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Ramadan and health discussed at Waterloo Pharmacy public lecture

Thursday, May 18, 2017

Professor Alsabbagh explaining to the audienceOn May 16, Waterloo Pharmacy hosted a public lecture on Ramadan and health, inviting those who celebrate Ramadan and those who provide healthcare services to learn how the religious celebration can impact health. The Muslim holy month of Ramadan begins at the end of May this year. Approximately 4% of people in Waterloo Region are Muslims and most of them will observe Ramadan at this time.

Professor Wasem Alsabbagh began the lecture by describing what Ramadan is and the various ways it affects health. Ramadan is a time of charity, prayer, and fasting for Muslims. Fasting takes place between Suhoor, the morning meal that occurs before sunrise, and Iftar, the evening meal which occurs after sunset. Ramadan’s timing varies depending on the lunar calendar, and when it falls in the summer the fast can last as long as 17 hours.

During this time, participants abstain from consuming anything orally. This includes medications that have to be swallowed. Professor Alsabbagh and family physician Mohamed Alarakhia addressed this concern, telling the audience that medications can be adjusted to accommodate fasting. They also stressed that children and those who are sick, pregnant, menstruating, or travelling are exempt from fasting. However, Ramadan is a tradition that is dear to many, and participants may choose to fast even if they fit in one of these categories.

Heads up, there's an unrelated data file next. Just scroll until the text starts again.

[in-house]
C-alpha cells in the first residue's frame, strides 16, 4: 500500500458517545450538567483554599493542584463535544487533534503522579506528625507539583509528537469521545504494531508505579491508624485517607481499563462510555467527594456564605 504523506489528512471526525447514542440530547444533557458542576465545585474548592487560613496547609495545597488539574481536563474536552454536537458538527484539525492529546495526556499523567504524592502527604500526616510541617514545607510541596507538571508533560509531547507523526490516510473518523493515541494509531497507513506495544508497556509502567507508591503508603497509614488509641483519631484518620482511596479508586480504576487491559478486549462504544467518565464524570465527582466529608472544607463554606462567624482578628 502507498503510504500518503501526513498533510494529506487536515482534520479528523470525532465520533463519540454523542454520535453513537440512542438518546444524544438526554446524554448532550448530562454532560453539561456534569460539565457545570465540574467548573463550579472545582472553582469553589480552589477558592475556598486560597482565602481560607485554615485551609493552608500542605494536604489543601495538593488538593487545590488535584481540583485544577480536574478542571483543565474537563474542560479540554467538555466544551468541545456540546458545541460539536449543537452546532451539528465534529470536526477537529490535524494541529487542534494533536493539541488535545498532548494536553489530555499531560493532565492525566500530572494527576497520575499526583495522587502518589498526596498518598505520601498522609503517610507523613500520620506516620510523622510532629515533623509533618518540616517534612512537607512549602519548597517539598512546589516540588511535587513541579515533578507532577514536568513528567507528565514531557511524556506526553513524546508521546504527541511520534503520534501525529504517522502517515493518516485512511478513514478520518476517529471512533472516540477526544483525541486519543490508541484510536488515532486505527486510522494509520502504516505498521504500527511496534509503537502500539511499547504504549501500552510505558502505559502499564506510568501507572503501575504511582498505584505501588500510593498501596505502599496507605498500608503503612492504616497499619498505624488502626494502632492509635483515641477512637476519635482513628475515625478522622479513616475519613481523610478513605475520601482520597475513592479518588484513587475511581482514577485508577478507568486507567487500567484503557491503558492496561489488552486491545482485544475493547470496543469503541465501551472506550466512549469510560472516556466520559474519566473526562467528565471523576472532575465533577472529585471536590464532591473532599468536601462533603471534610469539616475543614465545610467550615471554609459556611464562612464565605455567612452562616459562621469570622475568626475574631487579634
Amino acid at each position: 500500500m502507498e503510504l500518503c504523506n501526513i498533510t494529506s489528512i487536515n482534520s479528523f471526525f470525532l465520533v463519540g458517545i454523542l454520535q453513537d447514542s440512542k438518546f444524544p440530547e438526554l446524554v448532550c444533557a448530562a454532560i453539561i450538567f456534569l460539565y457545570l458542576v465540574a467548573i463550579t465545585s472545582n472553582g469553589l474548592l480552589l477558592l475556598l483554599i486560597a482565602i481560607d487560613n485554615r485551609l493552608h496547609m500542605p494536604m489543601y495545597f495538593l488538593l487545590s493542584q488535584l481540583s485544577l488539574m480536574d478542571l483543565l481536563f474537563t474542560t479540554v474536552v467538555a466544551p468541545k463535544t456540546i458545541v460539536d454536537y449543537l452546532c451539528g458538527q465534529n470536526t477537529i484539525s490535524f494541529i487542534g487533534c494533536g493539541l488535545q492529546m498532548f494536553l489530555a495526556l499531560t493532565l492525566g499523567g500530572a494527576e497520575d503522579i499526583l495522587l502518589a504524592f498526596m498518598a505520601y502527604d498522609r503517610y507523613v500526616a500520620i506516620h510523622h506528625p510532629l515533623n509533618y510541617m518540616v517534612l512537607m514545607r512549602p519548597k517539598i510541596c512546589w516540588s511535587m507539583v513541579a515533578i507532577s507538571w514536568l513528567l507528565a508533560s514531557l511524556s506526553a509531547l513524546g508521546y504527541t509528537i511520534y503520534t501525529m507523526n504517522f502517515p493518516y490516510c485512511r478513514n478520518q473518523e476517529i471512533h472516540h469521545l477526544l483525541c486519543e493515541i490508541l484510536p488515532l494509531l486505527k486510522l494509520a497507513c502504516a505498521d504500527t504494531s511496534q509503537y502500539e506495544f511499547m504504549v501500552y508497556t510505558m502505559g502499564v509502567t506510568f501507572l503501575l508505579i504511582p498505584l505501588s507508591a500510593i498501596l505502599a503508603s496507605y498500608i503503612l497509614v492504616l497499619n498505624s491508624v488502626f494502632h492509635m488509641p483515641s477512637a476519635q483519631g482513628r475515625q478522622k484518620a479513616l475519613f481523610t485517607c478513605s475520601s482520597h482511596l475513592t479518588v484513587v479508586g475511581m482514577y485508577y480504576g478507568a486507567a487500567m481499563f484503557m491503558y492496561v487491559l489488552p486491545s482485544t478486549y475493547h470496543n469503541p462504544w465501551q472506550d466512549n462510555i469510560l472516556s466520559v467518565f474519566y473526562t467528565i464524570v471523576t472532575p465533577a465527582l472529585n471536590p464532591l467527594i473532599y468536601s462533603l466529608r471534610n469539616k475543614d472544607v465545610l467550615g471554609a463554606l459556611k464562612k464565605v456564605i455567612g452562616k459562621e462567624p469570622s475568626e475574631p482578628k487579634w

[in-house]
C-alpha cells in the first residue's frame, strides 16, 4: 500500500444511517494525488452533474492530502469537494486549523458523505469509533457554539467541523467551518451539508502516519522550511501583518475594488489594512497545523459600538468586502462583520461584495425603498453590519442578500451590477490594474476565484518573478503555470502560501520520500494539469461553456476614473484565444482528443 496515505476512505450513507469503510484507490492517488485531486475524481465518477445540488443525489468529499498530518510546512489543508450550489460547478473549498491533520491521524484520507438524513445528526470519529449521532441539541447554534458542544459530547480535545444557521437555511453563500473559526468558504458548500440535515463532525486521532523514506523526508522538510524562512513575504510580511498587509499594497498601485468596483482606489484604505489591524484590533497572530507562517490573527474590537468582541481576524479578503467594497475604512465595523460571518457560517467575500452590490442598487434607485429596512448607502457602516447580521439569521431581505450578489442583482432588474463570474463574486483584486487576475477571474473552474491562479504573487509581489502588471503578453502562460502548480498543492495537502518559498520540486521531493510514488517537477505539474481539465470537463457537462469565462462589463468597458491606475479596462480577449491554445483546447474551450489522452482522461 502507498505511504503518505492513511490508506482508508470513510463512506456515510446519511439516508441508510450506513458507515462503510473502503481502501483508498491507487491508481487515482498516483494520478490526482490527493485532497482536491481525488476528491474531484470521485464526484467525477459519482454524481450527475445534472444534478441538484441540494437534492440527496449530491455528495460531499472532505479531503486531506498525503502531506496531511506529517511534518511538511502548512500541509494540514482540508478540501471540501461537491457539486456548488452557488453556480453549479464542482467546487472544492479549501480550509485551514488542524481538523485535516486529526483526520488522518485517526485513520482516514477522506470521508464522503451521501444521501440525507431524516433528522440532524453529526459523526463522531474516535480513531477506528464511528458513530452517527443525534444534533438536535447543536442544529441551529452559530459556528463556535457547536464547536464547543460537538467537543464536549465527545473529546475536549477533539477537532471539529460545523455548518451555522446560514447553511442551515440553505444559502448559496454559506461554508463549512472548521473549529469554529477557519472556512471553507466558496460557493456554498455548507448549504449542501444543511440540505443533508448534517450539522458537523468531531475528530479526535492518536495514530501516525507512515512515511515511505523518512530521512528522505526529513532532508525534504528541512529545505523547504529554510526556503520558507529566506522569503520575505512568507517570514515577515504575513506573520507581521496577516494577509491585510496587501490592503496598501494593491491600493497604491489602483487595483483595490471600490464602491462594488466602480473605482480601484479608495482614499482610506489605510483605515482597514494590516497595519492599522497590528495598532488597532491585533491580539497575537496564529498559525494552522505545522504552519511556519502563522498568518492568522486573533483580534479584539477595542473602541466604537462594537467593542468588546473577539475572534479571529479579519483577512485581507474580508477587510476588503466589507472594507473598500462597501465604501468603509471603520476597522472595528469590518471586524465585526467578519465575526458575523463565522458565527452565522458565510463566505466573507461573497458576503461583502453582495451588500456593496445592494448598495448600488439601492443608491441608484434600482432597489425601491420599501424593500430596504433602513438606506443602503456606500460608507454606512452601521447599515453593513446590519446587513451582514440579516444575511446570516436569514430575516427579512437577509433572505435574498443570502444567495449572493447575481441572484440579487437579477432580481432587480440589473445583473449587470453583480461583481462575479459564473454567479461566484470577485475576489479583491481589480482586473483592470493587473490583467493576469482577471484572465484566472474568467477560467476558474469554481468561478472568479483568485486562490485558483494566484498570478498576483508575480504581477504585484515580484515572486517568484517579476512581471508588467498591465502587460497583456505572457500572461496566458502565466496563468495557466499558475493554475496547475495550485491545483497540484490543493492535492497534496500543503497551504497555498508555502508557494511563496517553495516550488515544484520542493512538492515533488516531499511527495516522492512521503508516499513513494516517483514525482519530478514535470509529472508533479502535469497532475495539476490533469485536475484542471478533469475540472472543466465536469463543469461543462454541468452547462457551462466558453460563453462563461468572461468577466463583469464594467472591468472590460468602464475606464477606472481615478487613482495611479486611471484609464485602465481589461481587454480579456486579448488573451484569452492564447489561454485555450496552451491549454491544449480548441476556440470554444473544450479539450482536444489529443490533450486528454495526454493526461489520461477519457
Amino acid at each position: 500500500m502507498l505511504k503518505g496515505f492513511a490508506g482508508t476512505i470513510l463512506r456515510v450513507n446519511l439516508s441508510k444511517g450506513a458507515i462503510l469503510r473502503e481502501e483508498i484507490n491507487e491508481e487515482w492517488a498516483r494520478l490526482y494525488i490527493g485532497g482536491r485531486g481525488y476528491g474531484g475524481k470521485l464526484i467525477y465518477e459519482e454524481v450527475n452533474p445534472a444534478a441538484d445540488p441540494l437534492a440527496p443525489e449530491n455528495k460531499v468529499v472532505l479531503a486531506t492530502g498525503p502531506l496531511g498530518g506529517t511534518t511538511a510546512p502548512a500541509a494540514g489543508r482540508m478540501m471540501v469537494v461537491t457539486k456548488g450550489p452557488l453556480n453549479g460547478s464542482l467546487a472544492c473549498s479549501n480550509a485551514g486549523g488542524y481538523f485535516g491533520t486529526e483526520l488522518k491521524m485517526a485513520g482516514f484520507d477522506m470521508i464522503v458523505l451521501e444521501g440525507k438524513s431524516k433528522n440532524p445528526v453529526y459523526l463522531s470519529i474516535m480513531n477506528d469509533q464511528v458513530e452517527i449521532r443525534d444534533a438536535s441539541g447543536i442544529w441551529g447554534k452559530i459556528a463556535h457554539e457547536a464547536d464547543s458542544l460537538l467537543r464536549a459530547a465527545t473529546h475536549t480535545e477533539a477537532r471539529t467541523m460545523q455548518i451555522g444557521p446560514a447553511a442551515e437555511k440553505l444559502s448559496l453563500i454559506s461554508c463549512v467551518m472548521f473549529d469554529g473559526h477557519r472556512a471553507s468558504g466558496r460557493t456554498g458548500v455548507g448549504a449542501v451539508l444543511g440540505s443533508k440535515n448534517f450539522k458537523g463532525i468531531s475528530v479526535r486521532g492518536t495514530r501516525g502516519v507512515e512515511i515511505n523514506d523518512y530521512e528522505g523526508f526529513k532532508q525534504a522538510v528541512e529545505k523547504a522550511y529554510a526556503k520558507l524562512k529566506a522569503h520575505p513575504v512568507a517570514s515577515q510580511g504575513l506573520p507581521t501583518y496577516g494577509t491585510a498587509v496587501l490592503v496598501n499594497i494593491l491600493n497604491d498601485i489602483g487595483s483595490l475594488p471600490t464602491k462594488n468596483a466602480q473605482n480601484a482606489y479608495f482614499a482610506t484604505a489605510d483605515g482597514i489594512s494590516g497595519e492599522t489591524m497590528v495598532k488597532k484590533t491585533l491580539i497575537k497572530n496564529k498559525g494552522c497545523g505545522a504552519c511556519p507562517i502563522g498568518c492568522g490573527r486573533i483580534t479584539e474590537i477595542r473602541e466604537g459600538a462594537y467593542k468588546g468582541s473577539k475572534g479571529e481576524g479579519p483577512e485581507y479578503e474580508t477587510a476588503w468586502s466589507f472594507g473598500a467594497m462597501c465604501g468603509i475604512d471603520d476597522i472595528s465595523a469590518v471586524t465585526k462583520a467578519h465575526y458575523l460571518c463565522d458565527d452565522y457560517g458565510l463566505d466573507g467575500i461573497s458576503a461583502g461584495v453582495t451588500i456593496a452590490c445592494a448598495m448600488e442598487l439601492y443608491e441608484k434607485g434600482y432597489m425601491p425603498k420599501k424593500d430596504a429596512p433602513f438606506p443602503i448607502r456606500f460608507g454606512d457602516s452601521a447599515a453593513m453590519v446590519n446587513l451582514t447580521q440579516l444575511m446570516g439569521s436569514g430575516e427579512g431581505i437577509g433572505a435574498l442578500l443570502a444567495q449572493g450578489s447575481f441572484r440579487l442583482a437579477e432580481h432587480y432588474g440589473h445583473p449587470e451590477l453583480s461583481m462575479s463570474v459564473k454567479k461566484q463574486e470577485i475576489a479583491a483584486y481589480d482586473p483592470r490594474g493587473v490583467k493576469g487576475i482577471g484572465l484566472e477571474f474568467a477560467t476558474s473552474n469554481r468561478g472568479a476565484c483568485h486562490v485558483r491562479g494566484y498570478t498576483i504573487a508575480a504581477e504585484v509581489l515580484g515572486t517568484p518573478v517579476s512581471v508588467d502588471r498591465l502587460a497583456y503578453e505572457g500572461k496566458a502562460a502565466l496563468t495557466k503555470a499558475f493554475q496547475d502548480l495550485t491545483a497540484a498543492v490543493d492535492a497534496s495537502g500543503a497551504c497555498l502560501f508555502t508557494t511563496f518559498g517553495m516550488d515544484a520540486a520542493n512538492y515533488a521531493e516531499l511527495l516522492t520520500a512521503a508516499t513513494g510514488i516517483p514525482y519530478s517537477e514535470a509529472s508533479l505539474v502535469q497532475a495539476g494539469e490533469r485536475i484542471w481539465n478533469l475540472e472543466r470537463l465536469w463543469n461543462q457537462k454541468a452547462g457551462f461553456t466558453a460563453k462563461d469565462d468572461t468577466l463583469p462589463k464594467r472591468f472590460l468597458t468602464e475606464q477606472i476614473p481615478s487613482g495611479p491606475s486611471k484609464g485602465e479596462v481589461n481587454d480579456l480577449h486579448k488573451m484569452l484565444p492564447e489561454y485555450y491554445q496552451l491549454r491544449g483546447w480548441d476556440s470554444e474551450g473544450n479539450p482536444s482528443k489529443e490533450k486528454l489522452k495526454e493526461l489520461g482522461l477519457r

“Often patients with chronic conditions like diabetes and hypertension choose to fast for Ramadan even though they are exempt,” says Professor Alsabbagh, who is also a community pharmacist. “We want to encourage both healthcare providers and patients to have open discussions about Ramadan and the impact it can have on their health.”

Wasem speaking to a person who practices Ramadan The speakers suggested that people observing Ramadan have a discussion with their pharmacist or primary-care provider before the holy month begins. Bearing in mind the principle of “first, do no harm,” they can have open conversations about if fasting is the safest choice or if it is safer that participants observe in other ways, such as offering charity or moving the fast to a time of year when the fasting period is shorter.

Following Alsabbagh and Alarakhia, Professor Kelly Grindrod and Dietetic Intern Brittaney Berendsen shared a variety of resources. Berendsen developed a nutrition infographic and summarized optimal meal plans for Suhoor, Iftar, and the other snacking opportunities participants have. Grindrod expanded on the services pharmacists in particular can offer to accommodate fasting patients.

Brittaney Berendsen responding to a question

The speakers closed with responding to questions from the audience and by sharing the Waterloo Pharmacy Ramadan and health resource page. This page includes resources designed by the speakers and brings together additional information on this topic for both the public and healthcare providers.

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